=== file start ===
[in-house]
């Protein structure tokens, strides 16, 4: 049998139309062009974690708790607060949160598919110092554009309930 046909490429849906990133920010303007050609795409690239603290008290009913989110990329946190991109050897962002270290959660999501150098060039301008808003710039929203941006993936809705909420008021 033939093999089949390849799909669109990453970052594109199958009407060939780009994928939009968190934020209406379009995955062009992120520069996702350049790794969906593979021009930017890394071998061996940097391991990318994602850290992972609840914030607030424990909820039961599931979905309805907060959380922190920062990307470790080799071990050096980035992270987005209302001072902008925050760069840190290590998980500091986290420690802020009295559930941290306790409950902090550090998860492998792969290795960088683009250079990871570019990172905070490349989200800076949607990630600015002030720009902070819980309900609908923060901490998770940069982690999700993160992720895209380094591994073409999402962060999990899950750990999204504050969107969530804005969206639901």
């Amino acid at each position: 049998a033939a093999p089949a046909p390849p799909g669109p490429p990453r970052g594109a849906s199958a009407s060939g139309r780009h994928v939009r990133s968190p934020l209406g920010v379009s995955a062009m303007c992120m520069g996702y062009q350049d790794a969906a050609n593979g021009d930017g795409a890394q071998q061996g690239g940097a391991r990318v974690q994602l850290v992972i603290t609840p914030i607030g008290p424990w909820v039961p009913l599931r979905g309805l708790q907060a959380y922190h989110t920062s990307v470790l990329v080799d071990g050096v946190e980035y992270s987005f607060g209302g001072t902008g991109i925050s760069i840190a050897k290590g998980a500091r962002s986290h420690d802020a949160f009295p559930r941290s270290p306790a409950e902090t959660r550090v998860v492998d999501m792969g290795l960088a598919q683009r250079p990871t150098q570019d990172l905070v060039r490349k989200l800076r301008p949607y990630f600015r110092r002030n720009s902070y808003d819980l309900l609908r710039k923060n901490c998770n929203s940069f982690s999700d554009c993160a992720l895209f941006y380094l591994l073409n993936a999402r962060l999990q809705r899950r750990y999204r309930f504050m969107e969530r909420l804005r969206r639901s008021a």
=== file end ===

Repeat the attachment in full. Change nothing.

[in-house]
């Protein structure tokens, strides 16, 4: 049998139309062009974690708790607060949160598919110092554009309930 046909490429849906990133920010303007050609795409690239603290008290009913989110990329946190991109050897962002270290959660999501150098060039301008808003710039929203941006993936809705909420008021 033939093999089949390849799909669109990453970052594109199958009407060939780009994928939009968190934020209406379009995955062009992120520069996702350049790794969906593979021009930017890394071998061996940097391991990318994602850290992972609840914030607030424990909820039961599931979905309805907060959380922190920062990307470790080799071990050096980035992270987005209302001072902008925050760069840190290590998980500091986290420690802020009295559930941290306790409950902090550090998860492998792969290795960088683009250079990871570019990172905070490349989200800076949607990630600015002030720009902070819980309900609908923060901490998770940069982690999700993160992720895209380094591994073409999402962060999990899950750990999204504050969107969530804005969206639901």
């Amino acid at each position: 049998a033939a093999p089949a046909p390849p799909g669109p490429p990453r970052g594109a849906s199958a009407s060939g139309r780009h994928v939009r990133s968190p934020l209406g920010v379009s995955a062009m303007c992120m520069g996702y062009q350049d790794a969906a050609n593979g021009d930017g795409a890394q071998q061996g690239g940097a391991r990318v974690q994602l850290v992972i603290t609840p914030i607030g008290p424990w909820v039961p009913l599931r979905g309805l708790q907060a959380y922190h989110t920062s990307v470790l990329v080799d071990g050096v946190e980035y992270s987005f607060g209302g001072t902008g991109i925050s760069i840190a050897k290590g998980a500091r962002s986290h420690d802020a949160f009295p559930r941290s270290p306790a409950e902090t959660r550090v998860v492998d999501m792969g290795l960088a598919q683009r250079p990871t150098q570019d990172l905070v060039r490349k989200l800076r301008p949607y990630f600015r110092r002030n720009s902070y808003d819980l309900l609908r710039k923060n901490c998770n929203s940069f982690s999700d554009c993160a992720l895209f941006y380094l591994l073409n993936a999402r962060l999990q809705r899950r750990y999204r309930f504050m969107e969530r909420l804005r969206r639901s008021a």